Getting DOCSIS 4.0 to Market

If you read the press releases or listen in on investor calls for the big cable companies over the last year, you might think that the latest cable network technology, DOCSIS 4.0, is right around the corner and will be installed soon. Cable companies have been leaving this impression to fend off competition with fiber. There are millions of new fiber passings being constructed this year where cable companies serve today, and most of the companies building fiber say that they reach at least a 30% market penetration rate within the first year after fiber reaches a neighborhood.

The reality is that it will still be a while until DOCSIS 4.0 networks make it out into neighborhoods. A recent blog from CableLabs spells this out well. This month (July 2023), CableLabs is holding the first big interoperability testing event where different manufacturers will test if their DOCSIS 4.0 equipment is interoperable with other vendors. This kind of interoperability testing is a standard step in the process of moving toward gear that is approved for manufacturing.

Per the CableLabs blog, this testing is a pre-cursor for CableLabs to be able to certify specific brands of modems. The blog describes this as the first interoperability testing event that will look to see if a cable modem can be operational when working with the latest version of DOCSIS 4.0 core equipment. This test also will check if new modems are backward compatible with earlier existing versions of DOCSIS. This is only the first of multiple interoperability tests, and later tests will go deeper into more specific functions such as interfacing with the overall network, backoffice functions, etc.

It’s normal during this kind of testing that bugs are found in the software and hardware, and it’s likely that there will still be tweaks in many of the components of the DOCSIS 4.0 network.

Only after all of the testing is done and CableLabs is happy that all components of the system are operating correctly and will work together properly can the process of certifying equipment from each vendor begin. That involves sending devices to CableLabs for extensive testing and final approval by the CableLabs Certification Board. Only then will any manufacturer put a device into mass production. Any device that doesn’t pass certification will have to be reworked, and the process started again.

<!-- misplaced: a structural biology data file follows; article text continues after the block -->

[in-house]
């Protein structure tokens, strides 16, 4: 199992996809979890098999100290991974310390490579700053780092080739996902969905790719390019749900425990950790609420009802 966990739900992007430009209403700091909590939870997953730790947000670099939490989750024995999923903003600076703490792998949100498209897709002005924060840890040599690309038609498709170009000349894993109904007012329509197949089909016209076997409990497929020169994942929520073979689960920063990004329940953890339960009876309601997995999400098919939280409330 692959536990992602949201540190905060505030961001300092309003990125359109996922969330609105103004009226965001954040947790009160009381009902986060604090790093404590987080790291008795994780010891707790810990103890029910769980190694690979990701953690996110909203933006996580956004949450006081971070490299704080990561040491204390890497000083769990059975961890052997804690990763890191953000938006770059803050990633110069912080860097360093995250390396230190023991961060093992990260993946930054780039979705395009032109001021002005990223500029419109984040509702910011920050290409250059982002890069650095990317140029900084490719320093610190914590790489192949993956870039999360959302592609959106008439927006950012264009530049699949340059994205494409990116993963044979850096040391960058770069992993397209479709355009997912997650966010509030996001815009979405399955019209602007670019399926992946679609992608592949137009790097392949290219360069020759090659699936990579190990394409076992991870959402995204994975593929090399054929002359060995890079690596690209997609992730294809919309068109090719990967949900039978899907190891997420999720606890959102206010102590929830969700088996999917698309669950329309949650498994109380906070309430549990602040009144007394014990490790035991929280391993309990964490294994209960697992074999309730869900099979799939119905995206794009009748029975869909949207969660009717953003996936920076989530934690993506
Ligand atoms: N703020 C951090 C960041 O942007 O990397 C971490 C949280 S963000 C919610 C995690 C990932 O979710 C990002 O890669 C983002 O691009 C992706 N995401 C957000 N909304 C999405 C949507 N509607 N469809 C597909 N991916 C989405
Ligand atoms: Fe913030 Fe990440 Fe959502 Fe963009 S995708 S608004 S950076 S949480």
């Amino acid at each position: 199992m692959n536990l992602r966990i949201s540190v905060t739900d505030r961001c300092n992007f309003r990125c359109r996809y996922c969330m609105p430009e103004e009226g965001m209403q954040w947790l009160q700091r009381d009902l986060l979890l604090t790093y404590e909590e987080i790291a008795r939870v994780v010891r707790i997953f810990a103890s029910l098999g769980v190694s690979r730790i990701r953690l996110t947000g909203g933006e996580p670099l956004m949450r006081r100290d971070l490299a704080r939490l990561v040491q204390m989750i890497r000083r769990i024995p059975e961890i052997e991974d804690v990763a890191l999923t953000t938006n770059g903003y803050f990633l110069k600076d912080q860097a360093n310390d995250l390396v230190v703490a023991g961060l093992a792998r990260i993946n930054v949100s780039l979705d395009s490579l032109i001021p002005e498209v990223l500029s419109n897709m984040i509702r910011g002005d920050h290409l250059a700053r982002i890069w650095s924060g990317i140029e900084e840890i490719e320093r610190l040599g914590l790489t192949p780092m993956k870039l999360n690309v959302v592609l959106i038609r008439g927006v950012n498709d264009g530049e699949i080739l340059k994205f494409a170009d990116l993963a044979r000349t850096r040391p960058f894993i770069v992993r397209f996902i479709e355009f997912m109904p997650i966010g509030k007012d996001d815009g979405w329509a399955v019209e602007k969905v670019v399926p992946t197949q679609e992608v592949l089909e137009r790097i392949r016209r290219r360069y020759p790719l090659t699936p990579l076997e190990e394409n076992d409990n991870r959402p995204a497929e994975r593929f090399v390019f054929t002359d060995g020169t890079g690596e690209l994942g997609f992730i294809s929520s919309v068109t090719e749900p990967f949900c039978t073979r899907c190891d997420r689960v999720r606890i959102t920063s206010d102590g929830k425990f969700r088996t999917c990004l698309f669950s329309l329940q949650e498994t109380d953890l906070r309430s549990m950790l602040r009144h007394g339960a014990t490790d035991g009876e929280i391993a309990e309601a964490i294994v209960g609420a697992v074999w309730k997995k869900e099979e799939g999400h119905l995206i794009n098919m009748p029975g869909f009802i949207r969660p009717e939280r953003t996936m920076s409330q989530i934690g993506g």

It’s hard to think that it won’t be at least another year until devices start to get certified. After that will be the time needed to mass produce, distribute, and install devices. That could easily mean two years before we might see the first DOCSIS 4.0 network being installed.

With that said, this entire process has been exceedingly fast by industry standards. The DOCSIS standards was completed in early 2020. This process is far ahead of where most new technologies would be only three years after standards are completed.

The cable companies are in a huge hurry to be able to declare superfast symmetrical speeds to compete against fiber. I’m sure there has been tremendous pressure on CableLabs to speed up each step of the process. This likely meant faster than normal efforts to create breadboard chips and the components needed for equipment. For example, the normal timeline for getting a new chip designed and built can easily take 18 months. DOCSIS 4.0 chips are likely on an accelerated timeline.

Who can say how long it will take cable companies to upgrade networks to DOCSIS 4.0? They will certainly start in the markets where they think the technology makes the most market sense. It could easily take several years to make this upgrade nationwide, assuming that manufacturers will be able to keep up with the demand.

4 thoughts on “Getting DOCSIS 4.0 to Market

  1. This is a subject I’m following because I firmly expect the first commercially deployed DOCSIS 4 networks to be horrible – at least from a customer experience perspective.

    I’ve worked in technology labs, testing every piece of gear in the network from the customer premise gear to the core. Getting it right takes time – time the cable companies are working hard to bypass in their rush to get the new standard deployed. Unfortunately (for their customers) there is no real substitute for time. Testing these network components must be done deliberately and include every, single feature and function to ensure seamless interoperability.